Walking – November 2017

Long Walk 1st November led by Chris Mansfield

Fourteen walkers met at the Grand Junction pub in Bulbourne on a lovely sunny autumn day. We set off at 9.30 to walk along the canal for a mile or so before leaving it near Tring Station to follow the Ridgeway path up to Wiggington. After a short break we set off again now going downhill, past the obelisk and on down through Tring Park to reach Tring by the Natural History Museum. The scenery was beautiful with the trees now changing colour. We walked along Tring High Street then turned off by the church to continue along a path leading past play areas and housing. As we neared the end of this path a phone call was received from 2 members who had lost us!

The leader gave instructions then immediately retraced her steps to find the errant couple – maybe a lesson to be learnt here by us all. Soon we were all back together and we continued on out of Tring to cross a main road then to take a path leading to the Wendover arm of the Grand Union Canal. We walked along the canal to a bridge then leaving it we continued on past the reservoirs to reach the main GU canal. Here we turned right to walk back to the start point and lunch – arriving at 1.15. Tables had been reserved for us and we were quickly served by the very friendly staff – food was good and plentiful – and reasonably priced. A lovely walk on a beautiful day. Approx 8 miles.

Strollers 13th November led by Brendan Larkin

Eleven walkers to-day. Not too bad for a muddy November walk.

Medium Walk November 10th led by Alan & Hana Mace

Sixteen walkers arrived at The Frog at Skirmett to occupy most of their parking spaces, but we were going to give them good lunch custom. Weather was again very kind to us and although the woodland bridleway paths were muddy and waterlogged in parts, churned up by the horses, the golden colours of the leaves was quite stunning. Pheasants are plentiful within these woods and they can be seen running along the paths and others suddenly launching themselves out of the undergrowth with considerable flapping of wings and crowing. A muntjac deer brazenly stood in the path ahead of us before disappearing into the bracken. The refreshment/coffee stop was well planned with a pile of cut tree trunk logs acting as temporary seats. We emerged at last from the woods to a superb view over Hambleden and its valley. If you ever have to illustrate “essence of rural England” to an American here is the view. No wonder they think of our countryside as like a “chocolate box.”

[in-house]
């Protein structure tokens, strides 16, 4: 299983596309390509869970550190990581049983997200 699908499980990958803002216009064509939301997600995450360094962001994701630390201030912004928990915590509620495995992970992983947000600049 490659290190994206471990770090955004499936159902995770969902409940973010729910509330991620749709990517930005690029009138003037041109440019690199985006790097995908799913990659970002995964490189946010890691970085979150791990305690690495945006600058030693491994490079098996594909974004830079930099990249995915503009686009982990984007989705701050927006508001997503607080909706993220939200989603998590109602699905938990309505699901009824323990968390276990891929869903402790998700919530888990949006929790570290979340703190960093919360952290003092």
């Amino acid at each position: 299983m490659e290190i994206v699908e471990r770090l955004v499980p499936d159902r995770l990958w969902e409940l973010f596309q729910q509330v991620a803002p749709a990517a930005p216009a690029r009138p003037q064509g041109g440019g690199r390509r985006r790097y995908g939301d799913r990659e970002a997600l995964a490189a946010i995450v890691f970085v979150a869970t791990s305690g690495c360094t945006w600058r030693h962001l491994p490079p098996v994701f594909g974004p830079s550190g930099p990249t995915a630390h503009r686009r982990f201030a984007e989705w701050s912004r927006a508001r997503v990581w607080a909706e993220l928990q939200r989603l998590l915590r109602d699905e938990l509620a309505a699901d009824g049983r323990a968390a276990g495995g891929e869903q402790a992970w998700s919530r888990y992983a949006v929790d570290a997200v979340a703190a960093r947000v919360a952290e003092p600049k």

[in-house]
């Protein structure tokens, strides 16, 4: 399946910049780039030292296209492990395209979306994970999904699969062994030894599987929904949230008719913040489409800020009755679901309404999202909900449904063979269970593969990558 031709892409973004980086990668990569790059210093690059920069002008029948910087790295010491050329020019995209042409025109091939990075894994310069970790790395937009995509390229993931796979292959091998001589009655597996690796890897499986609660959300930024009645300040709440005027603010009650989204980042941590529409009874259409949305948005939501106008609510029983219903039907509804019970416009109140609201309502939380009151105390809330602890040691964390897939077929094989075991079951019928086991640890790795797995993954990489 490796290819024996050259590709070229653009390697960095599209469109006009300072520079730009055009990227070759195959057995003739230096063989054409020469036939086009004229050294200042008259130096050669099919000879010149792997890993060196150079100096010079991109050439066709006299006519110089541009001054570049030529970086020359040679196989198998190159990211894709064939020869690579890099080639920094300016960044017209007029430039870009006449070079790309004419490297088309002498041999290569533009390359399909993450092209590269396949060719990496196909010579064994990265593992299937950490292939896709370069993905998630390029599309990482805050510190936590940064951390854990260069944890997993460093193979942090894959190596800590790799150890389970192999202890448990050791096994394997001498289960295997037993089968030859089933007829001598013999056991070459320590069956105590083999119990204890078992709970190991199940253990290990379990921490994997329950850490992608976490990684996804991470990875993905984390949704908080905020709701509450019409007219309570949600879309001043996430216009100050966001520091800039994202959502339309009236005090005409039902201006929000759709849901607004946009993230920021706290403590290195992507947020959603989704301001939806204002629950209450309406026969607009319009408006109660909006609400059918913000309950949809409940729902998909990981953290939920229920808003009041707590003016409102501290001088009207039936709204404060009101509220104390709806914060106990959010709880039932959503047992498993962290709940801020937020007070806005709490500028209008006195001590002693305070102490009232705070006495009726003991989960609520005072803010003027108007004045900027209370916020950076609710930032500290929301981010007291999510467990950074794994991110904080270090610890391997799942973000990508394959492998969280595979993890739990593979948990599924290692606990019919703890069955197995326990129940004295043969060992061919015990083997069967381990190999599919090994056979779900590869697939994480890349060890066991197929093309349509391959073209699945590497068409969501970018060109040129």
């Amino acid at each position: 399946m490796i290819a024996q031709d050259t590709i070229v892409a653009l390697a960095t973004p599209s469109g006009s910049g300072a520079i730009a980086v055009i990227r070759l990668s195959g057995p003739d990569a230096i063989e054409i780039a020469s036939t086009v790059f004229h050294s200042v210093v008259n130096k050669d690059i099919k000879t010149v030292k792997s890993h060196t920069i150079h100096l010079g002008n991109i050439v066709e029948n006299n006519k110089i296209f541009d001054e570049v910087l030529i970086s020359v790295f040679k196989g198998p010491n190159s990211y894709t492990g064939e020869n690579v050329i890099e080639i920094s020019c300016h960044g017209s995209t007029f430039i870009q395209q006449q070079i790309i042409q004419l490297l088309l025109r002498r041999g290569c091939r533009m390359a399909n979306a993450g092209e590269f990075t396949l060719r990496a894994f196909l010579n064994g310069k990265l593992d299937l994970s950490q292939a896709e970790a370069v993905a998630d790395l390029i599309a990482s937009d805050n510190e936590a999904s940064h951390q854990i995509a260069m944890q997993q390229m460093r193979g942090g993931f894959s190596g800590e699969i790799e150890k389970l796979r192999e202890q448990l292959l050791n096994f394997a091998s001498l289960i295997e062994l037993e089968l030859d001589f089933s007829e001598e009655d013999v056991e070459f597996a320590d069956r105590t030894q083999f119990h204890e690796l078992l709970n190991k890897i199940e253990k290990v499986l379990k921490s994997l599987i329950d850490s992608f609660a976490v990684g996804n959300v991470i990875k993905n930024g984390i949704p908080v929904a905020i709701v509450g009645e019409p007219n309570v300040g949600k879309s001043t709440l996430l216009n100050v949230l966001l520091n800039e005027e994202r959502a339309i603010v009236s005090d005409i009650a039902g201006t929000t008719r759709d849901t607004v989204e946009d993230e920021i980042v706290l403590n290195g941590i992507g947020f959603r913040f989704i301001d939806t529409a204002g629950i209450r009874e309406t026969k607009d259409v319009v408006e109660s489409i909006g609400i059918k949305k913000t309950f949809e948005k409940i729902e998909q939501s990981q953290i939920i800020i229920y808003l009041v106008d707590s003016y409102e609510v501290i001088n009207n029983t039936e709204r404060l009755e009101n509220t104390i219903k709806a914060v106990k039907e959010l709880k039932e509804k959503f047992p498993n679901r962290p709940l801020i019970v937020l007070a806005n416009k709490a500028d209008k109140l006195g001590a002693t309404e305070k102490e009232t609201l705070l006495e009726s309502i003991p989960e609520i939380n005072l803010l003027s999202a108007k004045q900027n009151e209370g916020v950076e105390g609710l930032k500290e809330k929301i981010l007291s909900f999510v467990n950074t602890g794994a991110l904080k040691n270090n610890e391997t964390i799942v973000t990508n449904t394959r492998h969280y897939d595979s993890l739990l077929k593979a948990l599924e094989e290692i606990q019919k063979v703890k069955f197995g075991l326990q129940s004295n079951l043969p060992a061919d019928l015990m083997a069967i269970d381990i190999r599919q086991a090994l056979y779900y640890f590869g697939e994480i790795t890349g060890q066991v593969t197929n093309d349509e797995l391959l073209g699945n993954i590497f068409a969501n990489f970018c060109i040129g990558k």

The walk back to Skirmett along the Hamble valley is well known by most of this walking group and brought about some reminiscing. We arrived back at The Frog around 1.20pm to find a very warm and cosy atmosphere helped by the inglenook fireplace and burning logs and the restaurant filled with so many people enjoying lunch. We were all impressed with the speed and friendly service of the staff and everybody was in full praise of the quality of food.

Another very enjoyable and successful day’s walk.

Main Walk November 27th   – led by Alan & Hana Mace

Having never led a “main walk” before you just don’t know how many walkers will be turning up. As I drove into the Pink and Lily car park at 9.50am I was therefore pleasantly surprised to be met by a host of eager faces ready for the off at 10am.

Thirteen walkers set off down the lane alongside the pub and then into Monkton Wood with the footpath carpeted by fallen golden leaves. But as we ventured further into the wood the path became extremely muddy and waterlogged, resulting in minor detours creating our own footpath. Hampden Common was almost halfway point and a couple of benches provided a resting point for refreshments and a photo-call. The sky lightened up and although cold the rain stayed away. The setting of Hampden House with its immaculate grounds and local flint stoned church is stunning. Our route then took us alongside the ancient Iron Age earthworks known as Grim’s Ditch through into Kingsfield Wood, which was even muddier and more waterlogged. As these paths are also bridleways the horses do a good job of churning them up even more and this makes walking a little challenging!   There were a few relieved faces as we came out of the wood onto firmer paths and back to the Pink and Lily, arriving at 12.20. Eight of us stayed for lunch with the soup getting a thumbs up but unfortunately those who chose the deep fried brie were disappointed.

Overall another very enjoyable and successful walk.